Tag Archives: Whitley

Armstrong-Whitworth Whitley

Thursday, 6 March 1941

RAF Middle Wallop, RAF Boscombe Down and RAF Stradishall

Group Captain John Bradbury, DFC, and S/Ldr Knowles visit RAF stations Middle Wallop, Boscombe Down & Stradishall to examine candidate aircraft for the role of agent dropping by parachute. The issue is one of finding possible alternatives to the Whitley. It equips a front-line bomber-group (No. 4 Group, in Yorkshire), and every Whitley diverted to SD work potentially reduced the available bomber-force, hence the pressure to find an alternative. Subsequent generations of aircrew have looked back at the Whitley as slow, draughty and cold, but it is a sturdy and stable aircraft, with a long range and a respectable bomb-load. Bradury and Knowles examine the Harrow, the Manchester, the Stirling and the Wellington.

The Harrow preceded the Whitley as a front-line bomber. If the Whitley is slow and draughty, the Harrow is worse. It was originally designed also to function as a transport, which the Whitley has never been. Bradbury reports that the Harrow is suitable only for short-range work: its radius of action with 6 parachutists is limited to about 400 miles. It has two turrets, each with only a single machine-gun, but agents can be dropped from the rear door after their modification to open inwards and backwards. (In 1940 Ringway had looked at alternatives for paratroop-dropping; it had not even bothered to consider the Harrow, not least because there were only six in the UK.) It has a major operational drawback in that it lacks self-sealing fuel tanks; these cannot be retro-fitted.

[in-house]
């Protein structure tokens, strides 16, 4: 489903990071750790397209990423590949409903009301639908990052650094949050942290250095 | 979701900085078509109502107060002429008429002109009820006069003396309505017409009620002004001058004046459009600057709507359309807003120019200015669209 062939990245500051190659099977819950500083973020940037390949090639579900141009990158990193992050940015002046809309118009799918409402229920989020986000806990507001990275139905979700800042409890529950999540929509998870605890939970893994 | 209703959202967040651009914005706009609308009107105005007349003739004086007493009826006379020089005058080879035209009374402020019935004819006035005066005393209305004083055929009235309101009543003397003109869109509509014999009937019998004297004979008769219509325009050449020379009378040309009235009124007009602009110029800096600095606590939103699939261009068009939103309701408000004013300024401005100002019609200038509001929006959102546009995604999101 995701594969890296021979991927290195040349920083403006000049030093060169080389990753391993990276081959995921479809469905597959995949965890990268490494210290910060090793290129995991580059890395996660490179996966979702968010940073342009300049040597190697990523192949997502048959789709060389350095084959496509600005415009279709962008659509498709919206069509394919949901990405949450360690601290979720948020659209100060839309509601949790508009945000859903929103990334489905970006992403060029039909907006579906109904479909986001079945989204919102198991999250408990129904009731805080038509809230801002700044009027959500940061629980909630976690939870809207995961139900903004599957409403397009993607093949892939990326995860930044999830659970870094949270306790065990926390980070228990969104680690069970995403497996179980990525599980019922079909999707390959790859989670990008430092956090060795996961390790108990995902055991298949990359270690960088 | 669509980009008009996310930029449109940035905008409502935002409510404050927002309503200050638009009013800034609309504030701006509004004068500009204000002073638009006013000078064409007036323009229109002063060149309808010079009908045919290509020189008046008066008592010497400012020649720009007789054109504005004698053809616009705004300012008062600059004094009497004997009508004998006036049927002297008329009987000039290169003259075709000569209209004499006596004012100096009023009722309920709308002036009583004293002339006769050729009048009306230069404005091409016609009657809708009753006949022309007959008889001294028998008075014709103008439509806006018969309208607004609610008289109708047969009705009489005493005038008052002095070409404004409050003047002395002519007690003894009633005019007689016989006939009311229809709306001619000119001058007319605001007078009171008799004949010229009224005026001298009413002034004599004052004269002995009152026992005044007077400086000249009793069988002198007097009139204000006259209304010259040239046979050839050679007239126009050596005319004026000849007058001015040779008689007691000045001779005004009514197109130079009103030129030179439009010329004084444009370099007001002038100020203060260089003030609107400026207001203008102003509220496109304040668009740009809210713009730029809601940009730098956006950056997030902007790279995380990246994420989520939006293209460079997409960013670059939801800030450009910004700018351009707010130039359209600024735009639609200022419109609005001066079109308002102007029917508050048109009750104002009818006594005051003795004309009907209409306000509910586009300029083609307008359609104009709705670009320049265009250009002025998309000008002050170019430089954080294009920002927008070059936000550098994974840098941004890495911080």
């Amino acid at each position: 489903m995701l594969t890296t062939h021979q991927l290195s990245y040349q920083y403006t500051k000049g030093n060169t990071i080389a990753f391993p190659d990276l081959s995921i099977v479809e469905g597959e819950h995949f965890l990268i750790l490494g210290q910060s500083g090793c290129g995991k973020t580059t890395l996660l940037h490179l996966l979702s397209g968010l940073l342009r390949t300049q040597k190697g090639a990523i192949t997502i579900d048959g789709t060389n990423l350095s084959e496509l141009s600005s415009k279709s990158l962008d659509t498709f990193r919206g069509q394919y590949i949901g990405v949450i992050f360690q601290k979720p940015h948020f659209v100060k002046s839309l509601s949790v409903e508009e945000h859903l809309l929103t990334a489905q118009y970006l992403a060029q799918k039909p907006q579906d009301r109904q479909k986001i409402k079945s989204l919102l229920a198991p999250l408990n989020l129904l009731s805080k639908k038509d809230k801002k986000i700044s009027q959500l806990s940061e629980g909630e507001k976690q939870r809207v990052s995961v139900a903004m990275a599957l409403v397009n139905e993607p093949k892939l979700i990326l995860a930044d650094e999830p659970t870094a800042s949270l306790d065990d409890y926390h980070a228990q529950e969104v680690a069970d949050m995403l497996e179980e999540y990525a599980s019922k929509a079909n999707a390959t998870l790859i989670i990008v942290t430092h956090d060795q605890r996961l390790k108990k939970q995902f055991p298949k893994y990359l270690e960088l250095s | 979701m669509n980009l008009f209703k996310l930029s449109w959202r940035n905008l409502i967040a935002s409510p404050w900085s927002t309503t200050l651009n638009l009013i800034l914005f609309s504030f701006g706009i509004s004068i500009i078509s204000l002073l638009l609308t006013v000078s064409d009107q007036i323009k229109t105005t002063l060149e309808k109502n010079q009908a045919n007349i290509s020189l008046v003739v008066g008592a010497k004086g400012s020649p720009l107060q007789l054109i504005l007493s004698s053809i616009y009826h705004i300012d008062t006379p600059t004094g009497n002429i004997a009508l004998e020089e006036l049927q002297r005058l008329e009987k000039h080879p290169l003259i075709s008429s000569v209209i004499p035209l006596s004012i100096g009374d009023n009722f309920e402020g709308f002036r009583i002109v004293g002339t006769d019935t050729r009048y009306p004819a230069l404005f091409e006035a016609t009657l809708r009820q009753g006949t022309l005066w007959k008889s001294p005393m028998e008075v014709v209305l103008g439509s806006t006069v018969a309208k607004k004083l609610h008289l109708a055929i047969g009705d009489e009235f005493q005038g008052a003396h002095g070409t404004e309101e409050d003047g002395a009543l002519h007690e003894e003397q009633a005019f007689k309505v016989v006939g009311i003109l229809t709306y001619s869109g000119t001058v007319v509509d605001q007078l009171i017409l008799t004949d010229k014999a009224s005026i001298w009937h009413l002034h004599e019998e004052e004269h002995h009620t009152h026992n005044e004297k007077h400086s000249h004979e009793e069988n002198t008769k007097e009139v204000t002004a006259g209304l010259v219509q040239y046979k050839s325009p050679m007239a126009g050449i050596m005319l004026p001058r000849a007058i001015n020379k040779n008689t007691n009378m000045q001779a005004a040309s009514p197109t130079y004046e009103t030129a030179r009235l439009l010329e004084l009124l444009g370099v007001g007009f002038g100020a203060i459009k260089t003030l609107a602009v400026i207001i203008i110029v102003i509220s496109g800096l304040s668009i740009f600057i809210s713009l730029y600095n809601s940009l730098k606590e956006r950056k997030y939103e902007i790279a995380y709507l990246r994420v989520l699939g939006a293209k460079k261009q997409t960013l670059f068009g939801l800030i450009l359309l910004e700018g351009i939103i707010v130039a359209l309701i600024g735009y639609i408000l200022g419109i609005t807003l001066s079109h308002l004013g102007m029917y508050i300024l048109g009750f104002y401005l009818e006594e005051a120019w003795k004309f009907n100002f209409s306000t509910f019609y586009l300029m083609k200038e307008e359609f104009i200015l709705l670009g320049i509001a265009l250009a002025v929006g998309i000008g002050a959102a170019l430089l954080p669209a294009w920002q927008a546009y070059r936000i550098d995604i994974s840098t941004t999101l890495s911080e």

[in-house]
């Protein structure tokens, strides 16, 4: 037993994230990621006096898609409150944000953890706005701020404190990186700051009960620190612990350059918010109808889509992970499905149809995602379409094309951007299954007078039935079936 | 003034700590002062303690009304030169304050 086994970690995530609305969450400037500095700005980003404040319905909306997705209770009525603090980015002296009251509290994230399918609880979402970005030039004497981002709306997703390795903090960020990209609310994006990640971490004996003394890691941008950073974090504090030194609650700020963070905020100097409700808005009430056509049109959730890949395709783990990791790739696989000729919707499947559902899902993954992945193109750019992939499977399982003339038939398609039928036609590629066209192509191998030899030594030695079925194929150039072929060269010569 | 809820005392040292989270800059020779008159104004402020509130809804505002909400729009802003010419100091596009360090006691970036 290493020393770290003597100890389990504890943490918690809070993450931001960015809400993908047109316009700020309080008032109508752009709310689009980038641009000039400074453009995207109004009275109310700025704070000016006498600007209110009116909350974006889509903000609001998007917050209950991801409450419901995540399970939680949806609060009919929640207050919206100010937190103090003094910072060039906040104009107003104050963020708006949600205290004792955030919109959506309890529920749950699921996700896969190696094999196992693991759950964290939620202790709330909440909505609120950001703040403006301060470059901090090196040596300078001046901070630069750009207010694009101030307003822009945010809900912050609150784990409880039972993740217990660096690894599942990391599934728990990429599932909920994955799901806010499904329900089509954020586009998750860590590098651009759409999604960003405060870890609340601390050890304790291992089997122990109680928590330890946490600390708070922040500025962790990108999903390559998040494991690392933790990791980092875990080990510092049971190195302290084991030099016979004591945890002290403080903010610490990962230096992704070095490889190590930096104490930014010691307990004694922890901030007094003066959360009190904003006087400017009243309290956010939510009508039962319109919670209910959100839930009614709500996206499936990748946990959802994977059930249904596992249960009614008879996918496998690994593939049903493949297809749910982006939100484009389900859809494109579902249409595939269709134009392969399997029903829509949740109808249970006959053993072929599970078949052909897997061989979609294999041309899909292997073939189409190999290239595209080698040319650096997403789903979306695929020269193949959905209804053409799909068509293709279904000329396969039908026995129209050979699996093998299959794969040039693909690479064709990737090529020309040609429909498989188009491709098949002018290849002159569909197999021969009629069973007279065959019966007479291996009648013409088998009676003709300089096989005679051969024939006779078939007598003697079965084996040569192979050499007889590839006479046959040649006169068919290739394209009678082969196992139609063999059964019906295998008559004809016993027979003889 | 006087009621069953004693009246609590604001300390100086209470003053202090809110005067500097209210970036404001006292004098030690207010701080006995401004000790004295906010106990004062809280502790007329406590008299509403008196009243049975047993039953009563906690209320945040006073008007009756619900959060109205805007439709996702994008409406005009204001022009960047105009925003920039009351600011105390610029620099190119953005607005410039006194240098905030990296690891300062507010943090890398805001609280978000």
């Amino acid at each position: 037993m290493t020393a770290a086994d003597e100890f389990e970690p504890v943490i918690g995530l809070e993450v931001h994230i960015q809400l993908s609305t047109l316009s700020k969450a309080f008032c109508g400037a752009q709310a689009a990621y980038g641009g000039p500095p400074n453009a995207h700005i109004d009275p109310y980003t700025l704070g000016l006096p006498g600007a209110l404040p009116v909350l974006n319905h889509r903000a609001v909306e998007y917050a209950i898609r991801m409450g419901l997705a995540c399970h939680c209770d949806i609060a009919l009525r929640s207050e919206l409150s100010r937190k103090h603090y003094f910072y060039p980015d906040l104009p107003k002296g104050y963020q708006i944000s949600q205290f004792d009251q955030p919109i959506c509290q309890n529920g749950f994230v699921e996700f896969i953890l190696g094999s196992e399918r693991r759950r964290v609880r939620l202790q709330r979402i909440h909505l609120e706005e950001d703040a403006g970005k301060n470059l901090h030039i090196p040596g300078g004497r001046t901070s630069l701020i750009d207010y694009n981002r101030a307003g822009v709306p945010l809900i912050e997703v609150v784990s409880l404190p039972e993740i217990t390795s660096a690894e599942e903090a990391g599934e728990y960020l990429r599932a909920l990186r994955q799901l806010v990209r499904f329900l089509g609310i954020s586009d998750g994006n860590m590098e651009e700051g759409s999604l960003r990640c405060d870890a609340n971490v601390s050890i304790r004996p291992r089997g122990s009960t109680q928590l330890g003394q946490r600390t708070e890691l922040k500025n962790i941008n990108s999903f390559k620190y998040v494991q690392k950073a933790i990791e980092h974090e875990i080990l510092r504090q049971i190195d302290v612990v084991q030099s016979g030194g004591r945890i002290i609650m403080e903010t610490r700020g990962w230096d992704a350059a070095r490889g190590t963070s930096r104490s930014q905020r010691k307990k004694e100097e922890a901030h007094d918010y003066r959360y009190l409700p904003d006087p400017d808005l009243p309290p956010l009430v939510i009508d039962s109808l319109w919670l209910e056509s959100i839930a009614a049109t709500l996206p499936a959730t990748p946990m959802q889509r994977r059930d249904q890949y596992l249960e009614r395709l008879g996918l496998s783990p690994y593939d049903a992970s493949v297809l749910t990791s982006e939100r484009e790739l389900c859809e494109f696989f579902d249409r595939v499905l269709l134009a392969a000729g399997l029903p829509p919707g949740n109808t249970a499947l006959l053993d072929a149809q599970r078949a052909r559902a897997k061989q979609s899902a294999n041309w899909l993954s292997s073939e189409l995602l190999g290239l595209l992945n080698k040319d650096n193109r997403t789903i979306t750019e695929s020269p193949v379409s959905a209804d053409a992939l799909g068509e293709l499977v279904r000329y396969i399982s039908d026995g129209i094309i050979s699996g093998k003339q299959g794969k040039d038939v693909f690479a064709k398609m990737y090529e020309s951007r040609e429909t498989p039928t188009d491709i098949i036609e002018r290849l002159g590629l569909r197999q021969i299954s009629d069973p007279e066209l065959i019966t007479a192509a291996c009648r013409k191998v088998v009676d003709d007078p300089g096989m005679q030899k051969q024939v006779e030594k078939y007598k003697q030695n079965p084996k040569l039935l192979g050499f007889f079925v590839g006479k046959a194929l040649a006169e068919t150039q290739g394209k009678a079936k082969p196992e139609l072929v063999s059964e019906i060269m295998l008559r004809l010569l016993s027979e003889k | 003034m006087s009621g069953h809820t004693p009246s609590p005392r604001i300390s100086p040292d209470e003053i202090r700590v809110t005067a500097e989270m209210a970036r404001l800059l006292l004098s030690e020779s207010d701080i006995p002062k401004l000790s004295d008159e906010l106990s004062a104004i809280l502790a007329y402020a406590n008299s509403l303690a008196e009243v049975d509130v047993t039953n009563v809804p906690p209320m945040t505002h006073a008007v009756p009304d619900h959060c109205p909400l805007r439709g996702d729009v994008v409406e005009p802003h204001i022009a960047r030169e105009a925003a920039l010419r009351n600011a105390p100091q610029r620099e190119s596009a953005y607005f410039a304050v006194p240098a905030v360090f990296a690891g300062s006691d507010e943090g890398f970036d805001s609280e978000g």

The Avro Manchester is a twin-engined bomber that entered service in mid-1940, but it has only recently completed its first raid. Its unreliable engines will eventually be replaced by four Merlins to become the Lancaster, but this is all in the future. The rear door cannot be used for agent-dropping as it is too close to the tailplane, but its ventral hatch could be enlarged. Its range (650 miles) is suitable, but it is too new to be considered for SD work.

The Stirling, first of the four-engined heavy bombers to enter service, and it has started its operational career only the previous month. For SD duties its rear fuselage door is as impractical as the Manchester’s; the ventral hatch is also too small but can be enlarged, but this is academic: like the Manchester it is presently unavailable for SD duties. The Stirling’s inability to fly operationally much higher than 15,000 feet, a major shortcoming for a bomber over Germany, has yet to become apparent. In 1944 the Stirling will replace the Halifax in the SD squadrons, where its long range, low-altitude manoeuvrability (at which it excels), cavernous interior fuselage space and a large ventral hatch make it highly effective in the SD role.